Llanedeyrn (Welsh: Llanedern) is a former village, now a district and community, in the east of the city of Cardiff, Wales, located around 3.5 miles from the city centre. The parish of Llanedeyrn rests on the banks of the river Rhymney and is visible nesting on a hill side above the A48(M), westbound on the approach into Cardiff.
The name used in English "Llanedeyrn" is in fact the perpetuation of an erroneous Welsh form.
In Welsh, the name as it stands is pronounced [ɬanˡe·dəɪrn]. In English, it is pronounced [lanˡɛdɪn] as if the name were Lanedin, with Welsh [ɬ] becoming [l], and the difficult, for non-Welsh-speakers, “Edeyrn” becoming an easier “Edin”, perhaps from familiarity with the name of the Scottish city of Edinburgh.
The Reverend Sabine Baring-Gould (The Lives of the British Saints, 1908) states that there has been confusion between the names Edern and Edeyrn, and that Edern is "the Latin Aeternus, but it is commonly written in later Welsh Edeyrn, which is really a different name". The name “Aeternus”, or “Eternus” means “eternal, everlasting”.
One reason for Edeyrn instead of Edern might have been a belief that it was based on Welsh “teyrn” (“king, prince, lord” in earlier Welsh, though nowadays “tyrant, despot, oppressor”)
Most earlier forms of the name show it be Llanedern [ɬanˡe·dɛrn], although a couple do show “Edeyrn”. The meaning is "church (of) Edern".
The local pronunciation when Gwentian Welsh was spoken here (until the early 1900s) was based on Llanedern. It was Llanetarn [ɬanˡe·tarn], showing the typical south-eastern change of final-syllable /e/ to /a/ (also a feature of north-western Welsh, in Gwynedd and Ynys Môn) and the provection of /d/ to /t/ at the beginning of a penultimate syllable.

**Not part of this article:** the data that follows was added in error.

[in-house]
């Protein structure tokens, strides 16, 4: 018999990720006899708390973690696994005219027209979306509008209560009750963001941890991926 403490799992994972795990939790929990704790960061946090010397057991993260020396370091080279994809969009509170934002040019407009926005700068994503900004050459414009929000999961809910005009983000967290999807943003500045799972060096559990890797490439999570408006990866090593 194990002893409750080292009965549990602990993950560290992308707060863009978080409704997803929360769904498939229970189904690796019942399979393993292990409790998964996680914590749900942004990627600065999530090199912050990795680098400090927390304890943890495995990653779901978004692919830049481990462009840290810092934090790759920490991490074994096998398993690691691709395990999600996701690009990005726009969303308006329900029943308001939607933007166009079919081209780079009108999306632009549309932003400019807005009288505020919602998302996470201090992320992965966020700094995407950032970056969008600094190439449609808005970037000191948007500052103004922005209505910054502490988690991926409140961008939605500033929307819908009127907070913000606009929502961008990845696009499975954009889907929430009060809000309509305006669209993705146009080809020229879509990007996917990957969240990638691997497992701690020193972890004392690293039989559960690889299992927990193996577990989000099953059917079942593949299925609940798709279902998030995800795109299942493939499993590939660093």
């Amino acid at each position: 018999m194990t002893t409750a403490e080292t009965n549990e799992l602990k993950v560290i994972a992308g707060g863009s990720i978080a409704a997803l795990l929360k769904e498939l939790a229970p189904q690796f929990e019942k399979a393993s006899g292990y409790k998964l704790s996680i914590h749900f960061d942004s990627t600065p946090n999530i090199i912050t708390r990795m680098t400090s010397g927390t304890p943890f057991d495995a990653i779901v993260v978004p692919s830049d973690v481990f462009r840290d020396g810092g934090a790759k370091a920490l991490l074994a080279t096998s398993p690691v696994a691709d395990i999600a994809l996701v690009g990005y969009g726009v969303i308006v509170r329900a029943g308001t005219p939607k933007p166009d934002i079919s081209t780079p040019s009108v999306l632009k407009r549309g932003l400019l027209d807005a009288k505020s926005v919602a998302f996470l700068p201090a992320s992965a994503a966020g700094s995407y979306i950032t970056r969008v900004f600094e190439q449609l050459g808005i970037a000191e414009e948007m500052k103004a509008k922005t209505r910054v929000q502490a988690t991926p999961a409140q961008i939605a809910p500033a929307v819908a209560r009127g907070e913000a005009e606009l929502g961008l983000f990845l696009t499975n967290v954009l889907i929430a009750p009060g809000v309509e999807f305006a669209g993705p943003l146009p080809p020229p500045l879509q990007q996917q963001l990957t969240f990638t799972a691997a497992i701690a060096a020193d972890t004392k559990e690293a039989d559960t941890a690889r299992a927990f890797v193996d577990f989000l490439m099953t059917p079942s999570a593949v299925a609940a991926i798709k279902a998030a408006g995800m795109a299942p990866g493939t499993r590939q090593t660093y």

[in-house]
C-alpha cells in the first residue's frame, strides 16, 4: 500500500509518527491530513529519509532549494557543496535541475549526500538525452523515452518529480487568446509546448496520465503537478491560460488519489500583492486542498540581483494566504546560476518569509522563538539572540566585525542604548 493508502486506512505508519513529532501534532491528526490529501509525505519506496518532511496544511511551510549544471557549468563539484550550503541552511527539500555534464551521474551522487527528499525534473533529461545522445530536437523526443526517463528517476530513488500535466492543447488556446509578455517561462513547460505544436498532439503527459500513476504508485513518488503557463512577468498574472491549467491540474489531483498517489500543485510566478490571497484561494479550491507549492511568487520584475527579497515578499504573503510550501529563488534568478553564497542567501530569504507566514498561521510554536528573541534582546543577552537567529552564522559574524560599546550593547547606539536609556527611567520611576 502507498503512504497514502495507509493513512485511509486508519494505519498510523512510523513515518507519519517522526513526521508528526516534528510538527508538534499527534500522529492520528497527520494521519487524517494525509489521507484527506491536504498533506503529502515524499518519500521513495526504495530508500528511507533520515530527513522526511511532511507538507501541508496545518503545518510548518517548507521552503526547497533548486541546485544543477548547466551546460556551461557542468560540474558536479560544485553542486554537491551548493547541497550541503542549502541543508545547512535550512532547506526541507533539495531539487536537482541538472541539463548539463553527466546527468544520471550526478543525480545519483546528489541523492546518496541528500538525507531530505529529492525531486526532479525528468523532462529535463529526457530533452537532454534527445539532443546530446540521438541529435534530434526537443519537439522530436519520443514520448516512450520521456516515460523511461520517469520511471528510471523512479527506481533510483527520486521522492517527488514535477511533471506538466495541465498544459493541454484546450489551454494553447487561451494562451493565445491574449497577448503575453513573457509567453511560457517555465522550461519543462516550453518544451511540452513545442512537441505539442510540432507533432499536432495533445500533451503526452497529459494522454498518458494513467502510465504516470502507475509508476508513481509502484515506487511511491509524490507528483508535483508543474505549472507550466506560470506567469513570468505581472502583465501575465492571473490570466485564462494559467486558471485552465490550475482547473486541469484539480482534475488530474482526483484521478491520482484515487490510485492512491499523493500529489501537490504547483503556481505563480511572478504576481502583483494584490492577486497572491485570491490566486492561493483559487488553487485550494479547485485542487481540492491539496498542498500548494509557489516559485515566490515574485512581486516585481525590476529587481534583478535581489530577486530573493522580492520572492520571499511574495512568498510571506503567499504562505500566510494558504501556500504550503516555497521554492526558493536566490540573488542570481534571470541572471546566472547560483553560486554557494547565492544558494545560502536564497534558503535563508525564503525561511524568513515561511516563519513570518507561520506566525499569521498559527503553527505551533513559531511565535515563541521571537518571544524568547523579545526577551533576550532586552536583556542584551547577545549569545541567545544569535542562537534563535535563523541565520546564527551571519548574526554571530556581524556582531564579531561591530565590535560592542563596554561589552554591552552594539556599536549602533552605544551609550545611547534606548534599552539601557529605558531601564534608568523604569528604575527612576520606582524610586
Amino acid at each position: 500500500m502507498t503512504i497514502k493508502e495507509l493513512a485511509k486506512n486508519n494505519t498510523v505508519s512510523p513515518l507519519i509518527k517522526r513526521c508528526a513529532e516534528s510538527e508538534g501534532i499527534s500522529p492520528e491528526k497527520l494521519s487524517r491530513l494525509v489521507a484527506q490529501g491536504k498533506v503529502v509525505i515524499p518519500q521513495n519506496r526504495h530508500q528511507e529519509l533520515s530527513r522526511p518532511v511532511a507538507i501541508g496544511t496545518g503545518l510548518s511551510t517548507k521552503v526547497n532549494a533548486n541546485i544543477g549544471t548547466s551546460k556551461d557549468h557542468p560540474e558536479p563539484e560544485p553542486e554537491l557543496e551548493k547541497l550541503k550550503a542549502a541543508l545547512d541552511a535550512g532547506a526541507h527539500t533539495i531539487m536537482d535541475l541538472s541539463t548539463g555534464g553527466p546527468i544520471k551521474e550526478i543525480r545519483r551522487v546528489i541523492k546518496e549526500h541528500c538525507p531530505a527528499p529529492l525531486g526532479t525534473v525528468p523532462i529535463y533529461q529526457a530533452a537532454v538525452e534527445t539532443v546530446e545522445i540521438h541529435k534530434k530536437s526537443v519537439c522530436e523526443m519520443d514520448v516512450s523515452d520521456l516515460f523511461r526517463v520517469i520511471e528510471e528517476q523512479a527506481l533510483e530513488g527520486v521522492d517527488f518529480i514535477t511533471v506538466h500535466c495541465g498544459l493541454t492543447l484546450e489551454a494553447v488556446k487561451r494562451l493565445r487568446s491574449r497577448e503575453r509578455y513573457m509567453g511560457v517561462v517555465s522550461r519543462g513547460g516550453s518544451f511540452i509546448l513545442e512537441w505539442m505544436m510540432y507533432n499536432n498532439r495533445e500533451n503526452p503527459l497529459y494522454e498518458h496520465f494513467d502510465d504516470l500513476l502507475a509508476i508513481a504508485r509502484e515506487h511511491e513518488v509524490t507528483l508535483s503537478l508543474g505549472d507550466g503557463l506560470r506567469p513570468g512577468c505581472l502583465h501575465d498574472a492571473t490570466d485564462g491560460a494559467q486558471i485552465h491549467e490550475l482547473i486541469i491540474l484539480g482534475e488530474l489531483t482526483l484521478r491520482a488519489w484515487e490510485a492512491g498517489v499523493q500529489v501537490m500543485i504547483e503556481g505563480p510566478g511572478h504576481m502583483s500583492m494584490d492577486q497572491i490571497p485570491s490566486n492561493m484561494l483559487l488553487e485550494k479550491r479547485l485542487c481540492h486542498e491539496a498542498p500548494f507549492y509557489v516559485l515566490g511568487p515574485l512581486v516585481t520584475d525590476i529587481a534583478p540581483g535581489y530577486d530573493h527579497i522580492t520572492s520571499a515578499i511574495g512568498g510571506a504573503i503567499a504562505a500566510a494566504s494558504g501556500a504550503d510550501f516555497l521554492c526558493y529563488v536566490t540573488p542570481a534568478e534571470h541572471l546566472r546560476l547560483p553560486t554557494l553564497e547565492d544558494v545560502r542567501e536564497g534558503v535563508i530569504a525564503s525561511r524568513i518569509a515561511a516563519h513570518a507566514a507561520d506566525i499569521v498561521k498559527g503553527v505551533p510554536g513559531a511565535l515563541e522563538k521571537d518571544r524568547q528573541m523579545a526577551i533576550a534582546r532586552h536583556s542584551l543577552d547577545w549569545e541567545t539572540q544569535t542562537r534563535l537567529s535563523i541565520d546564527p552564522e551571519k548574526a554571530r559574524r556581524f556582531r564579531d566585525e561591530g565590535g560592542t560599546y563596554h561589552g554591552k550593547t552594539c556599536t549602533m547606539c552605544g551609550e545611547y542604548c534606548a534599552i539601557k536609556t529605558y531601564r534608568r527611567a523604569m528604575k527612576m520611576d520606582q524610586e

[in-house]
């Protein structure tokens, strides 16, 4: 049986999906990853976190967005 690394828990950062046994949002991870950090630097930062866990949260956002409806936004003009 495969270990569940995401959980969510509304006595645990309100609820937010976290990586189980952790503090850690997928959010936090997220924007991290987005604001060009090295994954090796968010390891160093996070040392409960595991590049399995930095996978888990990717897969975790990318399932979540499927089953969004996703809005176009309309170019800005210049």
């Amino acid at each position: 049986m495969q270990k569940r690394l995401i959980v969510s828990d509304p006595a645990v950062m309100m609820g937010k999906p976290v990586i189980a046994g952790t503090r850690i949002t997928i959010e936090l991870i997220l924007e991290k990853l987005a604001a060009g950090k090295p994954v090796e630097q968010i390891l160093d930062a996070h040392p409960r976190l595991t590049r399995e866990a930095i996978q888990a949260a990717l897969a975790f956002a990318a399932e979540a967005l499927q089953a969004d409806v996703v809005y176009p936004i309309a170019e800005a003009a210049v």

A more standard form of this is Llanedarn (south-eastern provection being a somewhat stigmatised feature in Welsh), and this is the form used by Samuel Lewis in 1834 in his Topographical Dictionary Of Wales. He adds “Llan-edeyrn” in brackets after “Llanedarn”.
John Hobson Mathews (Mab Cernyw), editor of the “Cardiff Records, Being Materials For A History Of The County Borough From The Earliest Times” mentions Llanedern in Volume 5 (1905), in the “Schedule of Place Names”.
“LLANEDERN (the church of Saint Eternus.) A village and parish in the Hundred of Cibwr, three miles north-east from Cardiff, on the main Roman road….”
He remarks further that “Llanedeyrn” is incorrect as it is not the historical form, as too is Llanedarn (which he spells with a final “e” – “Llanedarne”) because it is a colloquial form. “The spellings "Llanedeyrn" and "Llanedarne" are alike erroneous; the first is founded on mistaken etymology, the second a barbarism.”
There are villages too in western Brittany with his name - one named Edern in both Breton and French, and another called in Breton Lannedern (Lannédern in French), an exact equivalent of Cardiff's Llanedern / Llanedeyrn. There is also a village Plouedern (Breton) / Plouédern (French) (“parish (of) Edern”).
During the 6th century, St Edeyrn and a fellow monk, St Isan, were given the task of spreading the faith and establishing places of worship. The first location chosen by the two monks was Llanishen. This name commemorates St Isan (Llan + Isan) and the other[clarification needed] St Edeyrn (Llan means church or parish in the Welsh language). St Edeyrn was reputed to have travelled widely, and as a result there are churches in North and South Wales dedicated to his memory. St Edeyrn gathered together a community of about 300 that lived and worshipped in the Llanedeyrn area.